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Bluntly invasive squamous cell carcinoma


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In 2002 or thereabouts, I saw a patient who fundamentally changed the way I think of, and diagnose dysplasias and invasive carcinomas. More about dysplasias later. Prior to me seeing her, I had received 2 biopsies from this middle aged woman for a lesion on the buccal mucosa within a short period of time, and each time, I had diagnosed it as “hyperkeratosis, acanthosis and chronic inflammation” without further comment. The oral surgeon sent the patient to me to be examined.

On examination, the patient had three separate areas of abnormality, the largest measuring 3 cm, the other two measuring 1 cm each, identical in appearance, but not obviously contiguous. The largest was an exophytic mass that clinically resembled a squamous cell carcinoma while the other two smaller lesions were consistent with leukoplakias that to me were all part of the same process, and were therefore likely to be dysplastic. I personally re-biopsied all three (from the center of the lesions), and to my utter amazement, none of them showed any evidence of cytologic dysplasia or atypia. The mass showed only hyperkeratosis and marked epithelial hyperplasia. I showed this to general and oral pathologists, and all agreed it looked benign until I showed them the photograph. Of course, there was no evidence of conventional squamous cell carcinoma either.

Since then, I have seen many more such lesions on biopsy correlated with clinical images and believe that there is a poorly-recognized form of squamous cell carcinoma that has an invasion pattern similar to that of verrucous carcinoma but yet is not a verrucous carcinoma. This is what I refer to as “bluntly invasive squamous cell carcinoma”. It is not a new concept and speaks to the importance of the pathologist and clinician working together to correlate histopathology with the clinical presentation.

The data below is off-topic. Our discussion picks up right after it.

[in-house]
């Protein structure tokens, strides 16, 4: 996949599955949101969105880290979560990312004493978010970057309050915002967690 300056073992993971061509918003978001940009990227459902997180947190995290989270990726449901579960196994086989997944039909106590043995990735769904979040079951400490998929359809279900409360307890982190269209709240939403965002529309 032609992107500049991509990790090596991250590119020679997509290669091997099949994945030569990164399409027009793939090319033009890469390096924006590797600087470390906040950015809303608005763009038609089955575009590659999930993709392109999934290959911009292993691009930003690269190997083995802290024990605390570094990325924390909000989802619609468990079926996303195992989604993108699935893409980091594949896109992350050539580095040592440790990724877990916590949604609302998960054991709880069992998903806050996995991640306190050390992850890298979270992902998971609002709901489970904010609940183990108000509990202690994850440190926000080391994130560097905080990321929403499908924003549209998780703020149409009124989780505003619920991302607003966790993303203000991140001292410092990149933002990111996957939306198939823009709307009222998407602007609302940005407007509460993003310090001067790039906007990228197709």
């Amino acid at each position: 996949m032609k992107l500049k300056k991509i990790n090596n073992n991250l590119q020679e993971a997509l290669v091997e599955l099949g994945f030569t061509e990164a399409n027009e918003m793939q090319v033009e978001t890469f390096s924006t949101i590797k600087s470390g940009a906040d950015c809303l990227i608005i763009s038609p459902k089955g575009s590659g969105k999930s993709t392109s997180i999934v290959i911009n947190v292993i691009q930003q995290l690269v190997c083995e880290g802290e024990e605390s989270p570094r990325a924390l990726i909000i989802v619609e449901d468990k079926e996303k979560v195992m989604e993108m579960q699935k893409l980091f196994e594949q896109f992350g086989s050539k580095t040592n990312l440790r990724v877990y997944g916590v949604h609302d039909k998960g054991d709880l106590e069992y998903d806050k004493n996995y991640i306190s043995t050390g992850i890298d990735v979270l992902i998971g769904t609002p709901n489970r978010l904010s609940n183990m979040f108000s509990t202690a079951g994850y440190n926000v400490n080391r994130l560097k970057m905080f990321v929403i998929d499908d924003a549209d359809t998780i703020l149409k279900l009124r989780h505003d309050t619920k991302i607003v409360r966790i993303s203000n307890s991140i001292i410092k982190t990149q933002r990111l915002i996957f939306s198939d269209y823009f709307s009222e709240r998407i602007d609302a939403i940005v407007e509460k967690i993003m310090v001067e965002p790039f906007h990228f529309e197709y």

Clinical and Histopathologic Findings

Lesions usually present as extremely thick, plaques – usually several mm thick, unlike leukoplakias which are usually raised 1-2 mm from the surface. The clinician may report that this has been biopsied in the past and the diagnosis was always “hyperkeratosis, acanthosis and chronic inflammation, with no evidence of dysplasia” but that the lesion has continued to slowly progress.

Histologic features include:

1. Variable parakeratosis or hyperkeratosis

2. Bulky epithelial proliferation that is exo- and/or endo-phytic in growth pattern and may also show a verrucous or papillary surface configuration. The epithelium may be 3-4 times the thickness normal for that site.

3. Rete ridges are usually very large, bulbous and thick; look for keratin pearls and intraepithelial microabscesses near the tips of the rete ridges. There is no single cell or small island infiltration of the stroma even in deep levels.

4. There is often a broad, pushing front.

4. Cytologic atypia is variable, and the most difficult cases are the ones that show minimal atypia. When atypia is present, many pathologists still find it difficult to diagnose these as squamous cell carcinomas because of reliance on single cell or small island invasion for the diagnosis.

5. Even if candidal infection is present, the degree of epithelial proliferation is beyond what one would expect for a reactive lesion.